But 60 years ago, she was an just an aspiring singer performing in a parking lot. And for the first time, we’re getting a glimpse of what that looked like.
Archivist Bradley Reeves recently appeared on WBIR in Knoxville to debut some newly-uncovered footage of a 14-year old Dolly Parton.
The incredible video, captured in 1961 by Haroldine Worthington and filmed on a silent 8-mm home movie camera, shows the future country music legend strumming a guitar in a gas station parking lot in Fountain City, Tennessee, at an event held by TV and radio personality (and former Knoxville mayor) Cas Walker.
Walker, whose Farm and Home Hour variety show ran on radio and television from 1928 to 1983, helped launch the career of the future megastar when she first performed on his show at the age of 10.
The footage is accompanied by a studio recording of Dolly singing “Making Believe,” a chart-topping hit for Kitty Wells in 1955 that would later go on to be recorded by other country music legends such as Loretta Lynn and Conway Twitty, Johnny Cash, Emmylou Harris and Merle Haggard.
Dolly’s version was included on Hits Made Famous by Country Queens, her 1963 compilation album with Faye Tucker.
It’s pretty amazing that this footage has survived all these years, but it’s even more amazing to be able to see a young Dolly Parton, three years before she moved to Nashville and six years before she landed a spot on Porter Wagoner’s television show, just playing country music in a gas station parking lot.
If those people only knew what a legend that little high school girl with the big hair and angelic voice
would go on to become…
Dolly Parton Declines Rock & Roll Hall Of Fame
But… it might be too late.
There’s still a chance Dolly Parton will be inducted into the Rock & Roll Hall of Fame.
She was nominated for the first time last month, along with Eminem, Lionel Richie, A Tribe Called Quest and Duran Duran, all as first-time nominees, which also included 17 other artists up for induction like Rage Against the Machine, Pat Benatar and Dionne Warwick. Eminem earned his nomination in his first year of eligibility.
And earlier this week, Dolly issued a lengthy statement, saying in part that she was electing to bow out of consideration because she didn’t feel like she had earned it:
“Dolly here! Even though I am extremely flattered and grateful to be nominated for the Rock & Roll Hall of Fame, I don’t feel that I have earned that right.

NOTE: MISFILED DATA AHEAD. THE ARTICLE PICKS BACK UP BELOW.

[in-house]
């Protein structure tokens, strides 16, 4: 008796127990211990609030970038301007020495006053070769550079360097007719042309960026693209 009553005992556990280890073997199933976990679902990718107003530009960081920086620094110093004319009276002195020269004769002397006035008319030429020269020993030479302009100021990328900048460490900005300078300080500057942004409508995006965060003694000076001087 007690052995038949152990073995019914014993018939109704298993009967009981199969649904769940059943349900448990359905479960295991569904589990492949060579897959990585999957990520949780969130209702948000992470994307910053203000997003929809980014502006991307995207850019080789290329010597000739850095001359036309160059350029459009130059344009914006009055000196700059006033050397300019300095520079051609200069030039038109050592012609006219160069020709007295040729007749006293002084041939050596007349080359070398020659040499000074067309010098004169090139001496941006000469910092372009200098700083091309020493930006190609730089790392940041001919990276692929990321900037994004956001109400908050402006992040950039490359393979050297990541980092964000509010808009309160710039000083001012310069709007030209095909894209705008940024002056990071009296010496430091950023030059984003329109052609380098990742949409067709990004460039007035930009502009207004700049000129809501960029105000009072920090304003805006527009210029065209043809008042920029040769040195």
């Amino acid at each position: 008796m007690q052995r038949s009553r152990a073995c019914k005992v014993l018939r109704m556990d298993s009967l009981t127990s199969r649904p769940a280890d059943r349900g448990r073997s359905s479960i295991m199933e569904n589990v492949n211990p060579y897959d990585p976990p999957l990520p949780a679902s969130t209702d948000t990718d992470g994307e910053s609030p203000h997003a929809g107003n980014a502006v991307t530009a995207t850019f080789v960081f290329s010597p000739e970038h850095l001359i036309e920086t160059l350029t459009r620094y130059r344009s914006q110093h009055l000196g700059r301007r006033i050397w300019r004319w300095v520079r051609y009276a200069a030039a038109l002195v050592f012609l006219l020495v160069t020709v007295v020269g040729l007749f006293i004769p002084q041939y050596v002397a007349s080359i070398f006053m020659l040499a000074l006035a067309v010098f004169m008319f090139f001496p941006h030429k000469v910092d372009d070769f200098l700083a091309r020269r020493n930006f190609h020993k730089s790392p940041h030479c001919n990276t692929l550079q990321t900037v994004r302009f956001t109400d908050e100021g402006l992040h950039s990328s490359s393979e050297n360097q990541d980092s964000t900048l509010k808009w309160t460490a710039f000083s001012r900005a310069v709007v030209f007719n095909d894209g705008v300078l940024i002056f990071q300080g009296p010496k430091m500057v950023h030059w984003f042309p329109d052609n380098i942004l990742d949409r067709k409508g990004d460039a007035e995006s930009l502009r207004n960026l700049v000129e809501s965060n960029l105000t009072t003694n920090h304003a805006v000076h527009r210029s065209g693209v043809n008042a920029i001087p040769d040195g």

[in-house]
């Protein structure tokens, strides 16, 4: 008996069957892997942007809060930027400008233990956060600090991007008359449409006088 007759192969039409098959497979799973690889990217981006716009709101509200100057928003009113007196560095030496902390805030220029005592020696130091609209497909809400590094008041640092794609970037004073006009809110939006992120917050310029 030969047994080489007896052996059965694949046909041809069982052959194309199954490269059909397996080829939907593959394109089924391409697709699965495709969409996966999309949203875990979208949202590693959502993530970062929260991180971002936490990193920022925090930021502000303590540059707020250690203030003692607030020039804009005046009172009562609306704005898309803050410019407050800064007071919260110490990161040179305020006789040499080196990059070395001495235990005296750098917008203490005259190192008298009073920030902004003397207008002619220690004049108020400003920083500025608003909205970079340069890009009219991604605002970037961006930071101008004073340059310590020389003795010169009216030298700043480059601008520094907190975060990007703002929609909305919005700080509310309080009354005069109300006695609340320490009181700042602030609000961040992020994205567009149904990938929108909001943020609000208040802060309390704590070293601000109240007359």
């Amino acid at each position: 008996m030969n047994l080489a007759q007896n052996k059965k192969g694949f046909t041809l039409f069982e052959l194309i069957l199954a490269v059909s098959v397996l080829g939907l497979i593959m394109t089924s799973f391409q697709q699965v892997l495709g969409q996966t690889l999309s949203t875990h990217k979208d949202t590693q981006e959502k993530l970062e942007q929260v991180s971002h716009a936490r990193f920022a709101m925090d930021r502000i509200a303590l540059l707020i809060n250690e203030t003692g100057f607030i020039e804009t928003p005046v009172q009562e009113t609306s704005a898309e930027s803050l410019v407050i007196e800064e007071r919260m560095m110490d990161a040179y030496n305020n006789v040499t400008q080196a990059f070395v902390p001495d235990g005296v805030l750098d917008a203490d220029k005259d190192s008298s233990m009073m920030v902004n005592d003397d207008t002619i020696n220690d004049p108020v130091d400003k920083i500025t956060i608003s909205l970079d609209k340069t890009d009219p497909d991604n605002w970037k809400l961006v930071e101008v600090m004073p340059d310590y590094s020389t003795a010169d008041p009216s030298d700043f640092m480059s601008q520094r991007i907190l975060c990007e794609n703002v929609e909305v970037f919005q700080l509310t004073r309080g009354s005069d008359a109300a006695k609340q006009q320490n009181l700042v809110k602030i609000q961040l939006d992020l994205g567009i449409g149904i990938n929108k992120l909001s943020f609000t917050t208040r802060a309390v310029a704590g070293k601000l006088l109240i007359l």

I really do not want votes to be split because of me, so I must respectfully bow out.”
And now, the Rock & Roll Hall of Fame is responding with their own lengthy statement, singing Dolly’s praises and essentially saying that it’s too late for her to withdrawal her consideration because ballots were already sent out earlier this month:
“All of us in the music community have seen Dolly Parton’s thoughtful note expressing her feeling that she has not earned the right to be inducted into the Rock & Roll Hall of Fame. In addition to her incredible talent as an artist, her humility is another reason Dolly is a beloved icon by millions of fans.
From its inception, Rock & Roll has had deep roots in Rhythm & Blues and Country music. It is not defined by any one genre, rather a sound that moves youth culture. Dolly Parton’s music impacted a generation of young fans and influenced countless other artists that followed.
Her nomination to be considered for induction into the Rock & Roll Hall of Fame followed the same process as all other artists who have been considered.
Dolly’s nomination, along with the other 16 for the class of 2022 was sent out earlier this month to our 1,200 general ballot voters, the majority of whom are artists themselves, for consideration at our induction ceremony.
We are in awe of Dolly’s brilliant talent and pioneering spirit and are proud to have nominated her for induction into the Rock and Roll Hall of Fame.”
This year’s final class will be officially announced in May, and artists must have released their first commercial recording at least 25 years before they’re eligible for induction.
The induction ceremony is currently planned for the fall, with date and venue announcements coming in the future, so we’ll see soon if Dolly ends up with a spot in the Rock & Roll Hall of Fame after all.
Now, after her classy and humble move in saying she wanted to put a rock album out before she is nominated again so she can really earn it (which I really hope she still does), I want her in the HOF even more now.